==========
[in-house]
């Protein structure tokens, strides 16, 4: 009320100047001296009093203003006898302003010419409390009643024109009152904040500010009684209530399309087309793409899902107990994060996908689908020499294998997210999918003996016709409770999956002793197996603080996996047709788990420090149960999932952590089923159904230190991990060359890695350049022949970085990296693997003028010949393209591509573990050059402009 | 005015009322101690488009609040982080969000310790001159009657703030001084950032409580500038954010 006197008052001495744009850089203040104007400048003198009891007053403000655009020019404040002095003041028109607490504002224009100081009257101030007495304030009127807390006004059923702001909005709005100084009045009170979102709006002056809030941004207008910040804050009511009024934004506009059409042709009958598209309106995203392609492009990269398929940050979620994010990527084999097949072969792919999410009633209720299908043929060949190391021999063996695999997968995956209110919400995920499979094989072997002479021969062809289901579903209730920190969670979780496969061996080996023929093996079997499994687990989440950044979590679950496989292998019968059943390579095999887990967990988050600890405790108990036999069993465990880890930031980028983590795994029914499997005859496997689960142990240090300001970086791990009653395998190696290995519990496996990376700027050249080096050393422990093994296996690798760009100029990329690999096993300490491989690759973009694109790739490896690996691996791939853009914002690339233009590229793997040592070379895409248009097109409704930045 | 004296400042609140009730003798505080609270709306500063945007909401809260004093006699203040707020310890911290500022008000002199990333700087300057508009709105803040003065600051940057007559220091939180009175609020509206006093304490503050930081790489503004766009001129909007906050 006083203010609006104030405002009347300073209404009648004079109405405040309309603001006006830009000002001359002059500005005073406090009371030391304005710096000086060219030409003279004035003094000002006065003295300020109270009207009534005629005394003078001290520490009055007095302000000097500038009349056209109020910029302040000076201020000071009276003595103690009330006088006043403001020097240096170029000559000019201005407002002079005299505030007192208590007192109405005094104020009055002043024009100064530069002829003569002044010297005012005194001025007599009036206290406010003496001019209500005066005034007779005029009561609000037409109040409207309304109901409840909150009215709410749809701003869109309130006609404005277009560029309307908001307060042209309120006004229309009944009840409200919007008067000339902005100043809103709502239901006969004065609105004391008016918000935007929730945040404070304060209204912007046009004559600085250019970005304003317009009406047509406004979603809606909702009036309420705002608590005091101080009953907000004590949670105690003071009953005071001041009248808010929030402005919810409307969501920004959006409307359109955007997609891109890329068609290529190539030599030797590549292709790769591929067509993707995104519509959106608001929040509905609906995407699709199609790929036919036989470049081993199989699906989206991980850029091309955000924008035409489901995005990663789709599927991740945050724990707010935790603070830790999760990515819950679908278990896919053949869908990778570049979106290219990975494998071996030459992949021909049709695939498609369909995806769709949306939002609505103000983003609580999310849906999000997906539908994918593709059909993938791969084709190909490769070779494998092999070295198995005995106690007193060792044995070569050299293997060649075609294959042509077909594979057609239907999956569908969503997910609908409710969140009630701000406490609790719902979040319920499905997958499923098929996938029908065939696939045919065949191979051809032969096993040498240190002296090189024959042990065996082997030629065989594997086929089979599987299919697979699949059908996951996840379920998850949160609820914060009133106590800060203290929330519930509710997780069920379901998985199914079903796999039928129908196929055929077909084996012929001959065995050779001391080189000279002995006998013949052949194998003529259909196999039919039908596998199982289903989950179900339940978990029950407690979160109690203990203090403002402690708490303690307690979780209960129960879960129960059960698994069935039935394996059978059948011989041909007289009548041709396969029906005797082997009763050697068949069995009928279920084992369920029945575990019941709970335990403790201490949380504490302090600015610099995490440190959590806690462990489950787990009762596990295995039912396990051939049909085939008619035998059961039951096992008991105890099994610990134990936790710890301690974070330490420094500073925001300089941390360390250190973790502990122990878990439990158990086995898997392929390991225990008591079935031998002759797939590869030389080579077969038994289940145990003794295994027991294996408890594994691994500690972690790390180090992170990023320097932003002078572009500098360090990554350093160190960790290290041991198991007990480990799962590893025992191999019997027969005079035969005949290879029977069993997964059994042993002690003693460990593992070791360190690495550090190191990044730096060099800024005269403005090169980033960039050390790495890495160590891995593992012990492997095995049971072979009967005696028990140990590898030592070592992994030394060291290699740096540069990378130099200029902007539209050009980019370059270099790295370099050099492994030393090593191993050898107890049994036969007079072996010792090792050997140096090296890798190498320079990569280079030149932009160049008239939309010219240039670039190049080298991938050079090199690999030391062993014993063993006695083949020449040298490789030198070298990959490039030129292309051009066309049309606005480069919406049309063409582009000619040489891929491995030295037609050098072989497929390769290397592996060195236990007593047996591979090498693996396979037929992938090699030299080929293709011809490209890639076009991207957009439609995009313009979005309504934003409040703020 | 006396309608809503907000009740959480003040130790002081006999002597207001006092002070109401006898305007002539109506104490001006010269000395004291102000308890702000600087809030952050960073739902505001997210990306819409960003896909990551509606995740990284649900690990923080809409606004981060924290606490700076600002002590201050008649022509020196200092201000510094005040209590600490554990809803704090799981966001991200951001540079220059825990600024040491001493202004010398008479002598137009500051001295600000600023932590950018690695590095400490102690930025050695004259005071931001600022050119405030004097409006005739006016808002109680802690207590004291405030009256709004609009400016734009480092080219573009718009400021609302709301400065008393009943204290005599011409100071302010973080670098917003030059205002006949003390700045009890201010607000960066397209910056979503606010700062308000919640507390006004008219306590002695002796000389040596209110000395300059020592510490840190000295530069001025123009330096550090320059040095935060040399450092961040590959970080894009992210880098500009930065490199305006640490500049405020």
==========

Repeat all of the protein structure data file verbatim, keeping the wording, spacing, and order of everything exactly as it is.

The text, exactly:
[in-house]
């Protein structure tokens, strides 16, 4: 009320100047001296009093203003006898302003010419409390009643024109009152904040500010009684209530399309087309793409899902107990994060996908689908020499294998997210999918003996016709409770999956002793197996603080996996047709788990420090149960999932952590089923159904230190991990060359890695350049022949970085990296693997003028010949393209591509573990050059402009 | 005015009322101690488009609040982080969000310790001159009657703030001084950032409580500038954010 006197008052001495744009850089203040104007400048003198009891007053403000655009020019404040002095003041028109607490504002224009100081009257101030007495304030009127807390006004059923702001909005709005100084009045009170979102709006002056809030941004207008910040804050009511009024934004506009059409042709009958598209309106995203392609492009990269398929940050979620994010990527084999097949072969792919999410009633209720299908043929060949190391021999063996695999997968995956209110919400995920499979094989072997002479021969062809289901579903209730920190969670979780496969061996080996023929093996079997499994687990989440950044979590679950496989292998019968059943390579095999887990967990988050600890405790108990036999069993465990880890930031980028983590795994029914499997005859496997689960142990240090300001970086791990009653395998190696290995519990496996990376700027050249080096050393422990093994296996690798760009100029990329690999096993300490491989690759973009694109790739490896690996691996791939853009914002690339233009590229793997040592070379895409248009097109409704930045 | 004296400042609140009730003798505080609270709306500063945007909401809260004093006699203040707020310890911290500022008000002199990333700087300057508009709105803040003065600051940057007559220091939180009175609020509206006093304490503050930081790489503004766009001129909007906050 006083203010609006104030405002009347300073209404009648004079109405405040309309603001006006830009000002001359002059500005005073406090009371030391304005710096000086060219030409003279004035003094000002006065003295300020109270009207009534005629005394003078001290520490009055007095302000000097500038009349056209109020910029302040000076201020000071009276003595103690009330006088006043403001020097240096170029000559000019201005407002002079005299505030007192208590007192109405005094104020009055002043024009100064530069002829003569002044010297005012005194001025007599009036206290406010003496001019209500005066005034007779005029009561609000037409109040409207309304109901409840909150009215709410749809701003869109309130006609404005277009560029309307908001307060042209309120006004229309009944009840409200919007008067000339902005100043809103709502239901006969004065609105004391008016918000935007929730945040404070304060209204912007046009004559600085250019970005304003317009009406047509406004979603809606909702009036309420705002608590005091101080009953907000004590949670105690003071009953005071001041009248808010929030402005919810409307969501920004959006409307359109955007997609891109890329068609290529190539030599030797590549292709790769591929067509993707995104519509959106608001929040509905609906995407699709199609790929036919036989470049081993199989699906989206991980850029091309955000924008035409489901995005990663789709599927991740945050724990707010935790603070830790999760990515819950679908278990896919053949869908990778570049979106290219990975494998071996030459992949021909049709695939498609369909995806769709949306939002609505103000983003609580999310849906999000997906539908994918593709059909993938791969084709190909490769070779494998092999070295198995005995106690007193060792044995070569050299293997060649075609294959042509077909594979057609239907999956569908969503997910609908409710969140009630701000406490609790719902979040319920499905997958499923098929996938029908065939696939045919065949191979051809032969096993040498240190002296090189024959042990065996082997030629065989594997086929089979599987299919697979699949059908996951996840379920998850949160609820914060009133106590800060203290929330519930509710997780069920379901998985199914079903796999039928129908196929055929077909084996012929001959065995050779001391080189000279002995006998013949052949194998003529259909196999039919039908596998199982289903989950179900339940978990029950407690979160109690203990203090403002402690708490303690307690979780209960129960879960129960059960698994069935039935394996059978059948011989041909007289009548041709396969029906005797082997009763050697068949069995009928279920084992369920029945575990019941709970335990403790201490949380504490302090600015610099995490440190959590806690462990489950787990009762596990295995039912396990051939049909085939008619035998059961039951096992008991105890099994610990134990936790710890301690974070330490420094500073925001300089941390360390250190973790502990122990878990439990158990086995898997392929390991225990008591079935031998002759797939590869030389080579077969038994289940145990003794295994027991294996408890594994691994500690972690790390180090992170990023320097932003002078572009500098360090990554350093160190960790290290041991198991007990480990799962590893025992191999019997027969005079035969005949290879029977069993997964059994042993002690003693460990593992070791360190690495550090190191990044730096060099800024005269403005090169980033960039050390790495890495160590891995593992012990492997095995049971072979009967005696028990140990590898030592070592992994030394060291290699740096540069990378130099200029902007539209050009980019370059270099790295370099050099492994030393090593191993050898107890049994036969007079072996010792090792050997140096090296890798190498320079990569280079030149932009160049008239939309010219240039670039190049080298991938050079090199690999030391062993014993063993006695083949020449040298490789030198070298990959490039030129292309051009066309049309606005480069919406049309063409582009000619040489891929491995030295037609050098072989497929390769290397592996060195236990007593047996591979090498693996396979037929992938090699030299080929293709011809490209890639076009991207957009439609995009313009979005309504934003409040703020 | 006396309608809503907000009740959480003040130790002081006999002597207001006092002070109401006898305007002539109506104490001006010269000395004291102000308890702000600087809030952050960073739902505001997210990306819409960003896909990551509606995740990284649900690990923080809409606004981060924290606490700076600002002590201050008649022509020196200092201000510094005040209590600490554990809803704090799981966001991200951001540079220059825990600024040491001493202004010398008479002598137009500051001295600000600023932590950018690695590095400490102690930025050695004259005071931001600022050119405030004097409006005739006016808002109680802690207590004291405030009256709004609009400016734009480092080219573009718009400021609302709301400065008393009943204290005599011409100071302010973080670098917003030059205002006949003390700045009890201010607000960066397209910056979503606010700062308000919640507390006004008219306590002695002796000389040596209110000395300059020592510490840190000295530069001025123009330096550090320059040095935060040399450092961040590959970080894009992210880098500009930065490199305006640490500049405020």